In early ’85 Misfortunes of Virtue played their first gig in a friend’s basement when their parents were out. Doug states that it was “Real raw, me on drums, Bryant singing, Jeff Augustine on bass, Chuck on guitar. We played with the More Fiends from Philly.” The other bands on the bill all contained Mr Jinx who would later join MOV for a short stint. Doug recalls one of these acts being an industrial band called ‘Spritle Loves Chim-Chim’ and another the ‘Dixie Pig Dick Executioners’ which he filled in drumming duties for. In the latter Mr Jinx was going for a GG Allin thing, Doug said “We did a shitty set, insulted everyone, threw firecrackers in a trash can and ran out in the ensuing chaos.”
After going through a few singers Misfortunes of Virtue found Redd Skarre a punk whose vocals were heavily influenced by Lee Ving of Fear. A big Crass fan, Redd changed the vibe of the band with his straight forward punk approach. He clashed with the elusive Chuck and his experimental goth leanings. Doug feels that Chuck didn’t care for the addition of Redd to the band, he continued to play guitar until he moved to Chicago. With Chuck out, the band looked for new players, landing on drummer Ben Brower and guitarist Bob Jetton.
Ben and Bob had been playing in an Iron Maiden cover band and it’s their heavy sound that gave MOV its distinctive metallic edge. Doug was also into metal at the time, such as Iron Maiden, Metallica’s Kill ‘Em All (1983), and Judas Priest. Therefore it was only logical to incorporate a metal influence as they had players who could all ready play the style. The band really started to take shape with the addition of Ben and Bob. When 16 year old Ben (later of Philadelphia punk band Stuntmen) came in to try out for bass, according to Doug “He mentioned he played drums. He sat behind this crappy kit of mine and started playing. We looked at each other and said yeah that’s where you must stay.” When Ben took over as drummer Doug moved back to bass.
In 1986 Misfortunes of Virtue was Redd Skarre on vocals, Doug on bass, Bob Jetton on guitar, and Ben Brower on drums. This line-up recorded and released their 1986 demo tape. The clash of punks (Redd and Doug) with metalheads (Bob and Ben) made for a memorable punk metal hybrid. On the demo Bob essentially covers Chucks parts, but with more aggression and much tighter. The tape contains two songs about heroin addiction and another about acid although no one in the band did drugs. These were written by Chuck (also not a drug user), and when they were recorded Redd and Doug were Straight Edge but the band loved the songs so much they kept them.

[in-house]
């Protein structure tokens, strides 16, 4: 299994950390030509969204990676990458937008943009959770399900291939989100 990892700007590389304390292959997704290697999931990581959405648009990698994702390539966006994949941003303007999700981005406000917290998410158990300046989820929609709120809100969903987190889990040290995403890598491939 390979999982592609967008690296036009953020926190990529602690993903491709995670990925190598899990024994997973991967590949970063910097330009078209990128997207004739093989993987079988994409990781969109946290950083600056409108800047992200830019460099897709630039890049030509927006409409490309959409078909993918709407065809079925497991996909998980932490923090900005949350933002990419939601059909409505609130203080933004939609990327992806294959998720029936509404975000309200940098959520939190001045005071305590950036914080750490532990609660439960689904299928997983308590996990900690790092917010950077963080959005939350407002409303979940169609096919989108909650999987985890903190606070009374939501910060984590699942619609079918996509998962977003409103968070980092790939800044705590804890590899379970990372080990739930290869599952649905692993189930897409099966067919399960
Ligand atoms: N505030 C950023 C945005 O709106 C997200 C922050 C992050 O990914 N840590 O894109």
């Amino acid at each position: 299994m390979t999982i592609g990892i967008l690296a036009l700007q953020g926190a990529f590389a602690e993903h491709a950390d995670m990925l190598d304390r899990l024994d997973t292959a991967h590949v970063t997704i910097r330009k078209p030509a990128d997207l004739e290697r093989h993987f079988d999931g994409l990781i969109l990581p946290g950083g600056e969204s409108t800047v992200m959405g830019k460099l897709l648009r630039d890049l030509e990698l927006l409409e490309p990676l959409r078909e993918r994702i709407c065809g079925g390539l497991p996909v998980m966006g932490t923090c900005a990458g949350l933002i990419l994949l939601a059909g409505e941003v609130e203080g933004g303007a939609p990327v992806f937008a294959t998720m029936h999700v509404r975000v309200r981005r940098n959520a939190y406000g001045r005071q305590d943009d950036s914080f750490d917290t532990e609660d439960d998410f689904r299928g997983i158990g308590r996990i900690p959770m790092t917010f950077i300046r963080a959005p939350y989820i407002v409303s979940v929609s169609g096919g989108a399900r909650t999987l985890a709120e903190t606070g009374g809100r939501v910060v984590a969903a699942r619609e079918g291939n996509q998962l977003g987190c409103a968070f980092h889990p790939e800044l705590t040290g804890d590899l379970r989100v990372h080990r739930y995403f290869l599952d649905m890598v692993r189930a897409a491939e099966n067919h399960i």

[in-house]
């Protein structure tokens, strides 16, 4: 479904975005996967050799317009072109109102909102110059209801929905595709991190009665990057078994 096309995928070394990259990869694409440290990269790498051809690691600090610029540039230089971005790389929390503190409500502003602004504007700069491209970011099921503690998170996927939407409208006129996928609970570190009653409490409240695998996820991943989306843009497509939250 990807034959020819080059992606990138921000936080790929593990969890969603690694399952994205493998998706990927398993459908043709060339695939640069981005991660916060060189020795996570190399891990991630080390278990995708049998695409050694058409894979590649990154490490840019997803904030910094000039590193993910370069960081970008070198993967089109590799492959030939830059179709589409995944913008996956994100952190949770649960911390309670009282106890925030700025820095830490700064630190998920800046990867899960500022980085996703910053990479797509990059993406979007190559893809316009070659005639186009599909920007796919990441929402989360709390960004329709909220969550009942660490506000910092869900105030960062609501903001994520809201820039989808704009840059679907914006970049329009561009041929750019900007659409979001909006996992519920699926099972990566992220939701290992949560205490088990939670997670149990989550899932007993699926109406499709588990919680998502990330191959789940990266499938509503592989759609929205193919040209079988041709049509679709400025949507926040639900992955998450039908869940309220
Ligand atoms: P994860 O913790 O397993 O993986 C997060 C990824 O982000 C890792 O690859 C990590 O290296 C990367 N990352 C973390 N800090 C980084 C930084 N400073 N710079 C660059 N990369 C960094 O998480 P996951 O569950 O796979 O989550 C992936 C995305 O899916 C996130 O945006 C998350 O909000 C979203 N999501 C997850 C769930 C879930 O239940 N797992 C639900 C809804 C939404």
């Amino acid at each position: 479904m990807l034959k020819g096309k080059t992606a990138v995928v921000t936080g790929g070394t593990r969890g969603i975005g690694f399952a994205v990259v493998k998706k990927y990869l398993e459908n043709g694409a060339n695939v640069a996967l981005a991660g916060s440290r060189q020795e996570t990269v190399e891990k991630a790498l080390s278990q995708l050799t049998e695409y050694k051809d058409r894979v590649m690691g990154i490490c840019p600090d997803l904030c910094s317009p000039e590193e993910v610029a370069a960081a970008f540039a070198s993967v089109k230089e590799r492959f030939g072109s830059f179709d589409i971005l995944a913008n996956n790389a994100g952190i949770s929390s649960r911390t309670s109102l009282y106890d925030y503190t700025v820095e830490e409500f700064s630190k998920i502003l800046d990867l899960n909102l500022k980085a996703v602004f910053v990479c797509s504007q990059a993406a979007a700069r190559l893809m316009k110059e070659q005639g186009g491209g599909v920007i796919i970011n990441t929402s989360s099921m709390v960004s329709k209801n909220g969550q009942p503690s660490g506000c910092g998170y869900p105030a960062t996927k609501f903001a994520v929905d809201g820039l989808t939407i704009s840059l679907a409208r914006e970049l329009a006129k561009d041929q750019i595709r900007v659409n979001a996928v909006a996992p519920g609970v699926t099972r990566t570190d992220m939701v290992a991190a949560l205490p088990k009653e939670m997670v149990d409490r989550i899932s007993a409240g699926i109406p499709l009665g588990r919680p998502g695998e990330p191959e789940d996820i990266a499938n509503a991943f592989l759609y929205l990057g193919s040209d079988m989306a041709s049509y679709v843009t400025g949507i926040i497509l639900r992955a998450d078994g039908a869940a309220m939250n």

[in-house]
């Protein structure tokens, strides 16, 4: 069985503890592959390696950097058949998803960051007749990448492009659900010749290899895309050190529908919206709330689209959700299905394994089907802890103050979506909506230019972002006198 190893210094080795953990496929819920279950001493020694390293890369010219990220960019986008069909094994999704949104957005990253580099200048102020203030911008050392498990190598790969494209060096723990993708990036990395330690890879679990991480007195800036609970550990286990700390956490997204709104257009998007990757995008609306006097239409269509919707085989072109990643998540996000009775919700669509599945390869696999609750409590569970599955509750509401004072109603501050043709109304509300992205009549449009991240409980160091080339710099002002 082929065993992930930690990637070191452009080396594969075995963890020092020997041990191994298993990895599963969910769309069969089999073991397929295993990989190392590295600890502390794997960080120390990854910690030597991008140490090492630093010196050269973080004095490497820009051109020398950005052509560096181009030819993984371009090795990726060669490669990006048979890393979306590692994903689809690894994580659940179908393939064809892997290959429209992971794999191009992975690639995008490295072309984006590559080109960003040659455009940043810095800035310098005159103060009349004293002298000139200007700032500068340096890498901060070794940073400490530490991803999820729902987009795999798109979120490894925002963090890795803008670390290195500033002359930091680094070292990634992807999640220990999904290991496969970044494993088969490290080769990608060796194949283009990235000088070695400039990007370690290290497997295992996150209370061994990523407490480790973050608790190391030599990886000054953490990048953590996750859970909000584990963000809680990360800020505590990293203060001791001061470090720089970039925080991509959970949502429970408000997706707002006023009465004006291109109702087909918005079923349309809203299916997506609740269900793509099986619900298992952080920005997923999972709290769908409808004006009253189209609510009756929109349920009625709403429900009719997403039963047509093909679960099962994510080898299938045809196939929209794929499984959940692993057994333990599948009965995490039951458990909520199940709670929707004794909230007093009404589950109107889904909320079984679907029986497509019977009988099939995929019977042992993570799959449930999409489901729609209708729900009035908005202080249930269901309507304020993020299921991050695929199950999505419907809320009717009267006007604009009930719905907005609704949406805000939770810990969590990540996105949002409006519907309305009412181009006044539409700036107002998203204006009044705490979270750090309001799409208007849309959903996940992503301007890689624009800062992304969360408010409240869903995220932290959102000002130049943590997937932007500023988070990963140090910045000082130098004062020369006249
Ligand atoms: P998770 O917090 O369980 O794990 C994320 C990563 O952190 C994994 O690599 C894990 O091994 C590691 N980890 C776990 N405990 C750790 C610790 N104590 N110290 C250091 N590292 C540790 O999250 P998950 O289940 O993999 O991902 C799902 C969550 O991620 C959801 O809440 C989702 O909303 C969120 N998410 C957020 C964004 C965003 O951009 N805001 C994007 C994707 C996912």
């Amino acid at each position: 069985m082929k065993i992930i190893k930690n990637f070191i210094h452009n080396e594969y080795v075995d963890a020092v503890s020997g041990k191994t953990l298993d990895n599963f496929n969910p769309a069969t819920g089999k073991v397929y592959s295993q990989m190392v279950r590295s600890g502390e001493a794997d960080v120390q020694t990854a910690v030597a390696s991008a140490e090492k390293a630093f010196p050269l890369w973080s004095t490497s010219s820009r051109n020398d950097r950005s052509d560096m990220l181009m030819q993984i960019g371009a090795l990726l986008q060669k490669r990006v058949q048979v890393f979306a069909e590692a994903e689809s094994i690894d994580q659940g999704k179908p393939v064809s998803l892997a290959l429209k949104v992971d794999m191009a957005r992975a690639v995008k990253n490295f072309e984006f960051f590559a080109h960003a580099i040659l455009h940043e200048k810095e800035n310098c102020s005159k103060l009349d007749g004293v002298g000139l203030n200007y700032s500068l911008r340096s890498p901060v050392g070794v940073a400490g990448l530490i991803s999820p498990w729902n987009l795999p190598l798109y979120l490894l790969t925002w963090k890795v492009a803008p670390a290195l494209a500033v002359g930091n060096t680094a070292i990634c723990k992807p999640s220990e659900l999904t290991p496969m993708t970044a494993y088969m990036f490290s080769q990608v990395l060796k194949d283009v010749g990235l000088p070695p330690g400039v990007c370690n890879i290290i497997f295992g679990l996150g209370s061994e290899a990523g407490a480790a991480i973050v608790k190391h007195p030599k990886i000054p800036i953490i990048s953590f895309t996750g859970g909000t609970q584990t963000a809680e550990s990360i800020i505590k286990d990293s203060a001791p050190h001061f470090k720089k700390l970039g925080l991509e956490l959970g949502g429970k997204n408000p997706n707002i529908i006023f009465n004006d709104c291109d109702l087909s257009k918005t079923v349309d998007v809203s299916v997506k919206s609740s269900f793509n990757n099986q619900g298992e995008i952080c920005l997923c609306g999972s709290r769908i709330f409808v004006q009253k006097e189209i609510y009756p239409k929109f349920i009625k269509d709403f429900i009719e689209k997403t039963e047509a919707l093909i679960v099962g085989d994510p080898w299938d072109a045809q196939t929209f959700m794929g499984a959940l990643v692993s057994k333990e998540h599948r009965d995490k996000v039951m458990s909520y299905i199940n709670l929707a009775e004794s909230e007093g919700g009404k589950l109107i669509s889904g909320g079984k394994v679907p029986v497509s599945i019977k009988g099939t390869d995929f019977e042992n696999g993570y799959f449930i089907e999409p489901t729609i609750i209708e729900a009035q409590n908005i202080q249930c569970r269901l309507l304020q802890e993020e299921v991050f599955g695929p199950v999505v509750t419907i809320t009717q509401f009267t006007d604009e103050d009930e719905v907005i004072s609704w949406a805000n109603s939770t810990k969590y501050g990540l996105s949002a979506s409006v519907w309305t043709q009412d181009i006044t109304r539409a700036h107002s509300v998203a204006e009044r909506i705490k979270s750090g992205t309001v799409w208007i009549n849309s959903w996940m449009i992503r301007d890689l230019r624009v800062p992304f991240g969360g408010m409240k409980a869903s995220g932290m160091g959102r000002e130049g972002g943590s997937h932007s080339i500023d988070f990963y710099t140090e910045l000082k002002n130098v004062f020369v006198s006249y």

As the band built a following playing locally, MOV landed a kind of residency at Mel’s Centerfold Lounge, owned by a crazy foreign guy named Mel. MOV gigs were never during opening hours though. Doug recalls a show there that was “Hot steamy, playing ‘Something I Said.’ Just as it kicked in after the bass and drums in the beginning, Bryant (no longer singing just stage diving) let loose a can of fake snow. It was magical.” One of the largest gigs MOV played was opening for GBH on their ‘87 tour in Philadelphia. Colin Abrahall invited MOV to hit a bar with them after. The members of MOV were in heaven although they spent two hours looking for said bar and an hour and a half moaning on the way home over the lost opportunity.
The band played a club called The Dunes over the bridge from Ocean City, NJ headlining a hair metal bill to a huge wild crowd. The club banned slam dancing because they thought the crowd looked rough. Doug recounts the events of this show, “To this day, I recall the moment, magical… we took the stage, everyone was really excited, a sense that something was about to happen. We opened with ‘I glow,’ a brief series of drums pops… then it hits. On that moment the place fucking exploded with bodies flying.”
That’s the insight into Misfortunes of Virtue that came out of my chat with Doug. I’m unsure how the band broke up but this gives some background to the demo tape. If anyone was around then and has any information feel free to get in touch.